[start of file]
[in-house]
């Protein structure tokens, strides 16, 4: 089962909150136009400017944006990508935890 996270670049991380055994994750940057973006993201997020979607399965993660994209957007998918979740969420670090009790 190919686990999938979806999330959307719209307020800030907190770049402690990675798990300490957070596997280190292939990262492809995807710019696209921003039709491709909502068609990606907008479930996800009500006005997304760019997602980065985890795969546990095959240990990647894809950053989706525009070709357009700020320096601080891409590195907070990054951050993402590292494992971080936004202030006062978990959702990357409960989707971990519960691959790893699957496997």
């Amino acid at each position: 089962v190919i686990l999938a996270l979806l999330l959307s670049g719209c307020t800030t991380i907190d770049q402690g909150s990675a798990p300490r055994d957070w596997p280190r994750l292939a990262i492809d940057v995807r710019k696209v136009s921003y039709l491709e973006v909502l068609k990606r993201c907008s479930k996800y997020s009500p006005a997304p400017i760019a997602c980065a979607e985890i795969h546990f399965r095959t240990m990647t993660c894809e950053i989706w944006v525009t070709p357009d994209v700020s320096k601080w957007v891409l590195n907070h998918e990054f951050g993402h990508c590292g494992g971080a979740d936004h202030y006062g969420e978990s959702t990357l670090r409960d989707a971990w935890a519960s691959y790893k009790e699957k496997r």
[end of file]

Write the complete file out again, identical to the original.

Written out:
[in-house]
């Protein structure tokens, strides 16, 4: 089962909150136009400017944006990508935890 996270670049991380055994994750940057973006993201997020979607399965993660994209957007998918979740969420670090009790 190919686990999938979806999330959307719209307020800030907190770049402690990675798990300490957070596997280190292939990262492809995807710019696209921003039709491709909502068609990606907008479930996800009500006005997304760019997602980065985890795969546990095959240990990647894809950053989706525009070709357009700020320096601080891409590195907070990054951050993402590292494992971080936004202030006062978990959702990357409960989707971990519960691959790893699957496997």
């Amino acid at each position: 089962v190919i686990l999938a996270l979806l999330l959307s670049g719209c307020t800030t991380i907190d770049q402690g909150s990675a798990p300490r055994d957070w596997p280190r994750l292939a990262i492809d940057v995807r710019k696209v136009s921003y039709l491709e973006v909502l068609k990606r993201c907008s479930k996800y997020s009500p006005a997304p400017i760019a997602c980065a979607e985890i795969h546990f399965r095959t240990m990647t993660c894809e950053i989706w944006v525009t070709p357009d994209v700020s320096k601080w957007v891409l590195n907070h998918e990054f951050g993402h990508c590292g494992g971080a979740d936004h202030y006062g969420e978990s959702t990357l670090r409960d989707a971990w935890a519960s691959y790893k009790e699957k496997r």